(This article belongs to the Special Issue Gels Prepared with Food Materials)
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Open AccessTechnical Note Designing Supramolecular Gelators: Challenges, Frustrations, and Hopes
Received: 2 February 2019 / Revised: 20 February 2019 / Accepted: 4 March 2019 / Published: 8 March 2019
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Abstract
This article is a personal account of the author, who serendipitously entered the field of supramolecular gels nearly two decades ago. A supramolecular synthon approach in the context of crystal engineering was utilized to develop a working hypothesis to design supramolecular gelators derived [...] Read more.
This article is a personal account of the author, who serendipitously entered the field of supramolecular gels nearly two decades ago. A supramolecular synthon approach in the context of crystal engineering was utilized to develop a working hypothesis to design supramolecular gelators derived from simple organic salts. The activity not only provided a way to occasionally predict gelation, but also afforded clear understanding of the structural landscape of such supramolecular materials. Without waiting for an ab initio approach for designing a gel, a large number of supramolecular gelators derived from organic salts were designed following the working hypothesis thus developed. Organic salts possess a number of advantages in terms of their ease of synthesis, purification, high yield and stability and, therefore, are suitable for developing materials for various applications. Organic salt-based gel materials for containing oil spills, synthesizing inorganic nanostructures and metal nanoparticles, sensing hazardous gas and dissolved glucose, adsorbing dyes, and facilitating drug delivery in self-delivery fashion have been developed. The journey through the soft world of gelators which was started merely by serendipity turned out to be rewarding, despite the challenges and frustrations in the field. Full article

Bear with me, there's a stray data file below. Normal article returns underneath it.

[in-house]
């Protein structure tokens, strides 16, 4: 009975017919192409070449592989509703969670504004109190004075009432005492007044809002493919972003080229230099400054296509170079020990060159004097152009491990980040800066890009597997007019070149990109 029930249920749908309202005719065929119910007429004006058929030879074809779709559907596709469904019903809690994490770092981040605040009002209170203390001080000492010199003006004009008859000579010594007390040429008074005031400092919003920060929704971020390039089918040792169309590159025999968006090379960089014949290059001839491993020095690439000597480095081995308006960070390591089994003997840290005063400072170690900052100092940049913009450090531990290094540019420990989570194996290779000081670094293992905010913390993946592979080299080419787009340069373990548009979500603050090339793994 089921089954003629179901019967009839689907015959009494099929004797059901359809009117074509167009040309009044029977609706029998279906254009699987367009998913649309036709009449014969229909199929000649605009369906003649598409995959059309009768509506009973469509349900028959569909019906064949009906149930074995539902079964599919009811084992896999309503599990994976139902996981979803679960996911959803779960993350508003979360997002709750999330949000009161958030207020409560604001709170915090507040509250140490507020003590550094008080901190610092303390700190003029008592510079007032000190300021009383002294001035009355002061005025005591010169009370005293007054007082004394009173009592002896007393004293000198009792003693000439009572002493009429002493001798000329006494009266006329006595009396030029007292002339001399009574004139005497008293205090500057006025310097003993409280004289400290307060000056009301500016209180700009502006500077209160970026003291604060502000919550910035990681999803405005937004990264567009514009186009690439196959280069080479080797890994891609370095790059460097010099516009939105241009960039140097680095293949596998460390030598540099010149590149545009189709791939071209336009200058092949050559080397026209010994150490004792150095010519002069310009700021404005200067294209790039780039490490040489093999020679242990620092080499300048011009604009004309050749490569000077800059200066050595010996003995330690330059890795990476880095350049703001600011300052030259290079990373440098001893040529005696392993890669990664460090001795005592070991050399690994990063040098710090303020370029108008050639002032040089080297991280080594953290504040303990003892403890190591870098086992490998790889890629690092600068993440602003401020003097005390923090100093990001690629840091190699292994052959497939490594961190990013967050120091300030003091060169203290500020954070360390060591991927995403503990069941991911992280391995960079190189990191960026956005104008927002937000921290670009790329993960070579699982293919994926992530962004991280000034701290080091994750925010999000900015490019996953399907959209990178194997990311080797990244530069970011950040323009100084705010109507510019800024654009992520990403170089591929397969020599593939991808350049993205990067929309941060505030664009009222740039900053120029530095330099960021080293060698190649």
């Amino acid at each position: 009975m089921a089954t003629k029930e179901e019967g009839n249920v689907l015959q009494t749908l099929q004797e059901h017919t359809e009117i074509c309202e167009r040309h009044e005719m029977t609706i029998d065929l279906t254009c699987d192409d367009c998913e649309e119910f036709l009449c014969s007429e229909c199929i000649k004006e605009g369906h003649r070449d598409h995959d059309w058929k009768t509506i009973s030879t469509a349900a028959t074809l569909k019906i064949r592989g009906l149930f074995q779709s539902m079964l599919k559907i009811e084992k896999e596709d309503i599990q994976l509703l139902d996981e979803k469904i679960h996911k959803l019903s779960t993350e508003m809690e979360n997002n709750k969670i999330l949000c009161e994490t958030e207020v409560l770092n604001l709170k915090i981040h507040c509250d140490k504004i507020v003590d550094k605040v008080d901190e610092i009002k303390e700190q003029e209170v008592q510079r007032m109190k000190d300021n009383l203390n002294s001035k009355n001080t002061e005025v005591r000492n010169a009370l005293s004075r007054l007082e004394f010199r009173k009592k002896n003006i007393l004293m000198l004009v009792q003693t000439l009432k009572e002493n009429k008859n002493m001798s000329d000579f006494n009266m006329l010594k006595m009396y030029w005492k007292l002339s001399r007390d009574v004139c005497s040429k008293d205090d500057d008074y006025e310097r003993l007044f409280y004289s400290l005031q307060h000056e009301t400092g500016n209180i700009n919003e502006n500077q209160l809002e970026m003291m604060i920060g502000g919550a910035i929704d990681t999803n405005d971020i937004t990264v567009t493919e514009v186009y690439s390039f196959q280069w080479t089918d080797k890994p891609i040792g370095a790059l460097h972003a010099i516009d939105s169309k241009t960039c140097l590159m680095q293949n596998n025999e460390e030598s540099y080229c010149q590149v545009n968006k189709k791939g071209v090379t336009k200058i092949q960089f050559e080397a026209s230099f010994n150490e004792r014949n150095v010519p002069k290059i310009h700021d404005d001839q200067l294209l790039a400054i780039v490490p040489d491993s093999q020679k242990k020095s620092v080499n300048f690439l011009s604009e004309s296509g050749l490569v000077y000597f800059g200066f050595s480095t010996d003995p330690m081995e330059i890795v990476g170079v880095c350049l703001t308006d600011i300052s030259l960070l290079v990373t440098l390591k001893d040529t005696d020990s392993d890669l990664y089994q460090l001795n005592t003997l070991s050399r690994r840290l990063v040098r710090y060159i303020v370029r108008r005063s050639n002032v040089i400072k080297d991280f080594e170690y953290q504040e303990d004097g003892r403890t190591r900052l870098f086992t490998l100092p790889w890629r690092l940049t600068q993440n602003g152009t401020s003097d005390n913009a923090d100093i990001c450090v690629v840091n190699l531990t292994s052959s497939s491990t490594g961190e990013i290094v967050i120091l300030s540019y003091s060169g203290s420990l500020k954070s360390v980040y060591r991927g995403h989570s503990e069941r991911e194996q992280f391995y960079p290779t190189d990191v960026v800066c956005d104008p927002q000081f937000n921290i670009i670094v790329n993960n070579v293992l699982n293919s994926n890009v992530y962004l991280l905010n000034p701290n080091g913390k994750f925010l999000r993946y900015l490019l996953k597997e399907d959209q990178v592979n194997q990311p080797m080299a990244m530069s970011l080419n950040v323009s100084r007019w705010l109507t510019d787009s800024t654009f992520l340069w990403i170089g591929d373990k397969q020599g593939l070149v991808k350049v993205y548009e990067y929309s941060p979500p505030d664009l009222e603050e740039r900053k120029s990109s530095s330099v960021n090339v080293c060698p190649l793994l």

(This article belongs to the Special Issue Challenges for Gel Materials in the 21st Century)
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Open AccessFeature PaperReview Peptide Self-Assembly into Hydrogels for Biomedical Applications Related to Hydroxyapatite
Received: 26 January 2019 / Revised: 19 February 2019 / Accepted: 25 February 2019 / Published: 6 March 2019
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Abstract
Amphiphilic peptides can be self-assembled by establishing physical cross-links involving hydrogen bonds and electrostatic interactions with divalent ions. The derived hydrogels have promising properties due to their biocompatibility, reversibility, trigger capability, and tunability. Peptide hydrogels can mimic the extracellular matrix and favor the [...] Read more.
Amphiphilic peptides can be self-assembled by establishing physical cross-links involving hydrogen bonds and electrostatic interactions with divalent ions. The derived hydrogels have promising properties due to their biocompatibility, reversibility, trigger capability, and tunability. Peptide hydrogels can mimic the extracellular matrix and favor the growth of hydroxyapatite (HAp) as well as its encapsulation. Newly designed materials offer great perspectives for applications in the regeneration of hard tissues such as bones, teeth, and cartilage. Furthermore, development of drug delivery systems based on HAp and peptide self-assembly is attracting attention. Full article
(This article belongs to the Special Issue Gels from the Self-Assembling of Peptide-Based Compounds)
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Open AccessArticle Poly[(N-acryloyl glycinamide)-co-(N-acryloyl l-alaninamide)] and Their Ability to Form Thermo-Responsive Hydrogels for Sustained Drug Delivery
Received: 1 January 2019 / Revised: 21 February 2019 / Accepted: 27 February 2019 / Published: 3 March 2019
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Abstract
In the presence of water, poly(N-acryloyl glycinamide) homopolymers form highly swollen hydrogels that undergo fast and reversible gel↔sol transitions on heating. According to the literature, the transition temperature depends on concentration and average molecular weight, and in the case of copolymers, [...] Read more.